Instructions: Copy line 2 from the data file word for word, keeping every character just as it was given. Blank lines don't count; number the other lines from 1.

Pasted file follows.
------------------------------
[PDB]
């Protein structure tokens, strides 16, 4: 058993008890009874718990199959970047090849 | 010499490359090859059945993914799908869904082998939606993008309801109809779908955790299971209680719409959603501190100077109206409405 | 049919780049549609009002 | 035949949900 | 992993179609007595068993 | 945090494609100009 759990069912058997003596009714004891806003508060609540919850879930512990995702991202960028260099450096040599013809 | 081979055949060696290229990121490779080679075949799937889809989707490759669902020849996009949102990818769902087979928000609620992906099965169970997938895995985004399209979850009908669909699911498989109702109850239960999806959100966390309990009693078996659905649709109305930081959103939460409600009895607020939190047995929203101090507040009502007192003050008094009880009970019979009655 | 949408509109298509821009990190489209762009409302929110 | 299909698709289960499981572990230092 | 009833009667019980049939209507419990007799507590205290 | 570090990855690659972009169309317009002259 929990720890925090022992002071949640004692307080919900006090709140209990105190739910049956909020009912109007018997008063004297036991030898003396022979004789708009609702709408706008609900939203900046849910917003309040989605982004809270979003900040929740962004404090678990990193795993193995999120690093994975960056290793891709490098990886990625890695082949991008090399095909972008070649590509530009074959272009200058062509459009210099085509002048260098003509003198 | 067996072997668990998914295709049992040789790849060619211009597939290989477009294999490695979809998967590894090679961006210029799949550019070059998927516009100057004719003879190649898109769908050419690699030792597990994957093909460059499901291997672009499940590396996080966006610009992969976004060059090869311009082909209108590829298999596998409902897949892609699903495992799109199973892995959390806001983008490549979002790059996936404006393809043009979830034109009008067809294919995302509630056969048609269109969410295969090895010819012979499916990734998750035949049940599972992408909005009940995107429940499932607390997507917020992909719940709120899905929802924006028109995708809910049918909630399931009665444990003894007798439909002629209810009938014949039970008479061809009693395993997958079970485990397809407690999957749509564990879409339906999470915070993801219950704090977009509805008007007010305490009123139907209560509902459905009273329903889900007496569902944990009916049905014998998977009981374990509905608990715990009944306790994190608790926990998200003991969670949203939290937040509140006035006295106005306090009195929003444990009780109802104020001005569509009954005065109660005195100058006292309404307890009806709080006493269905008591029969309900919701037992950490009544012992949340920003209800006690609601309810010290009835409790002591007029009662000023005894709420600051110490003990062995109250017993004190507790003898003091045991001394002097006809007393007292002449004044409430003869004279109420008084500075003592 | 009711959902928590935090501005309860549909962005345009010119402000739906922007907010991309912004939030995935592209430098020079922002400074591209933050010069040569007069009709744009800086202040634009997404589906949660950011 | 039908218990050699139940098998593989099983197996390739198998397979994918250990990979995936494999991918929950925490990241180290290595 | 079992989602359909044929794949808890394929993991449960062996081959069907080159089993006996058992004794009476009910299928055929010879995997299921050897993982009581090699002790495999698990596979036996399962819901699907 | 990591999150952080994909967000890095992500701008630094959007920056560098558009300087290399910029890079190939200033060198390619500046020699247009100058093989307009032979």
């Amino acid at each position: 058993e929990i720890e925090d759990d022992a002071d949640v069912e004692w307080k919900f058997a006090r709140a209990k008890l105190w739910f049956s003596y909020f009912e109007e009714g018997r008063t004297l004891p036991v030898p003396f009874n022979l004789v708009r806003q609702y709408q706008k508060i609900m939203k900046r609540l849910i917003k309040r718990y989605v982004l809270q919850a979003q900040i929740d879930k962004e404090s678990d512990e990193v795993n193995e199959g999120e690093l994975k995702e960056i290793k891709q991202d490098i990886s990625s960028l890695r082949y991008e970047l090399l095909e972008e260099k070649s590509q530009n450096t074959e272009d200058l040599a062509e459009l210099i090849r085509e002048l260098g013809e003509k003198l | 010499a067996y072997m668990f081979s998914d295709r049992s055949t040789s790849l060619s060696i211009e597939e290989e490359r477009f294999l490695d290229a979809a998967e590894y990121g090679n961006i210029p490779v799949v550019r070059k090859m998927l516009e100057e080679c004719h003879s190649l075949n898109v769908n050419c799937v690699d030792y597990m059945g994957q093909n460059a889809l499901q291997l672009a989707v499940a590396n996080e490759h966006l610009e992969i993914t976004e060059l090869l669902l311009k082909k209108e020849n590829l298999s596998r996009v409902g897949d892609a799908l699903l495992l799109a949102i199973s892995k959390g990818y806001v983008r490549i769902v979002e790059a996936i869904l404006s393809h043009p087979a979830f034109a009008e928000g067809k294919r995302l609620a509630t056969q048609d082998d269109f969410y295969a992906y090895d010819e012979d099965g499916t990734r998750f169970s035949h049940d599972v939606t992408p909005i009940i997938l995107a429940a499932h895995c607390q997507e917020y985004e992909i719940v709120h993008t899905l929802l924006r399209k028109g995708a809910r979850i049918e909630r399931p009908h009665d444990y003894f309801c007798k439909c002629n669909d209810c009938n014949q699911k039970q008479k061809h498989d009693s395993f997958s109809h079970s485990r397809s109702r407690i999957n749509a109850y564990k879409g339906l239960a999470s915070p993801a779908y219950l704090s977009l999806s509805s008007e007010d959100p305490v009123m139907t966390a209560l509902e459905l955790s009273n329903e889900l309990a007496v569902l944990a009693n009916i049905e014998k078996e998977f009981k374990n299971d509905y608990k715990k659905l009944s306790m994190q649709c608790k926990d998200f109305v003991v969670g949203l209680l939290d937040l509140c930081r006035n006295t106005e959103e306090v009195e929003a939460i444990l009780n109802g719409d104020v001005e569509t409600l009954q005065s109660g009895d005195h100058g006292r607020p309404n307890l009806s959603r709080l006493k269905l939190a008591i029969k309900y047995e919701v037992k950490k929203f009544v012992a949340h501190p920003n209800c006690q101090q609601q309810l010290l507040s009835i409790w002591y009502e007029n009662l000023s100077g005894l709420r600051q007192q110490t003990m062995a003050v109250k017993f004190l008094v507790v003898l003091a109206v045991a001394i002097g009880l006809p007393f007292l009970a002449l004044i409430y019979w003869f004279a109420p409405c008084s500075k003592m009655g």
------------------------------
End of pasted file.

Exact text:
């Protein structure tokens, strides 16, 4: 058993008890009874718990199959970047090849 | 010499490359090859059945993914799908869904082998939606993008309801109809779908955790299971209680719409959603501190100077109206409405 | 049919780049549609009002 | 035949949900 | 992993179609007595068993 | 945090494609100009 759990069912058997003596009714004891806003508060609540919850879930512990995702991202960028260099450096040599013809 | 081979055949060696290229990121490779080679075949799937889809989707490759669902020849996009949102990818769902087979928000609620992906099965169970997938895995985004399209979850009908669909699911498989109702109850239960999806959100966390309990009693078996659905649709109305930081959103939460409600009895607020939190047995929203101090507040009502007192003050008094009880009970019979009655 | 949408509109298509821009990190489209762009409302929110 | 299909698709289960499981572990230092 | 009833009667019980049939209507419990007799507590205290 | 570090990855690659972009169309317009002259 929990720890925090022992002071949640004692307080919900006090709140209990105190739910049956909020009912109007018997008063004297036991030898003396022979004789708009609702709408706008609900939203900046849910917003309040989605982004809270979003900040929740962004404090678990990193795993193995999120690093994975960056290793891709490098990886990625890695082949991008090399095909972008070649590509530009074959272009200058062509459009210099085509002048260098003509003198 | 067996072997668990998914295709049992040789790849060619211009597939290989477009294999490695979809998967590894090679961006210029799949550019070059998927516009100057004719003879190649898109769908050419690699030792597990994957093909460059499901291997672009499940590396996080966006610009992969976004060059090869311009082909209108590829298999596998409902897949892609699903495992799109199973892995959390806001983008490549979002790059996936404006393809043009979830034109009008067809294919995302509630056969048609269109969410295969090895010819012979499916990734998750035949049940599972992408909005009940995107429940499932607390997507917020992909719940709120899905929802924006028109995708809910049918909630399931009665444990003894007798439909002629209810009938014949039970008479061809009693395993997958079970485990397809407690999957749509564990879409339906999470915070993801219950704090977009509805008007007010305490009123139907209560509902459905009273329903889900007496569902944990009916049905014998998977009981374990509905608990715990009944306790994190608790926990998200003991969670949203939290937040509140006035006295106005306090009195929003444990009780109802104020001005569509009954005065109660005195100058006292309404307890009806709080006493269905008591029969309900919701037992950490009544012992949340920003209800006690609601309810010290009835409790002591007029009662000023005894709420600051110490003990062995109250017993004190507790003898003091045991001394002097006809007393007292002449004044409430003869004279109420008084500075003592 | 009711959902928590935090501005309860549909962005345009010119402000739906922007907010991309912004939030995935592209430098020079922002400074591209933050010069040569007069009709744009800086202040634009997404589906949660950011 | 039908218990050699139940098998593989099983197996390739198998397979994918250990990979995936494999991918929950925490990241180290290595 | 079992989602359909044929794949808890394929993991449960062996081959069907080159089993006996058992004794009476009910299928055929010879995997299921050897993982009581090699002790495999698990596979036996399962819901699907 | 990591999150952080994909967000890095992500701008630094959007920056560098558009300087290399910029890079190939200033060198390619500046020699247009100058093989307009032979």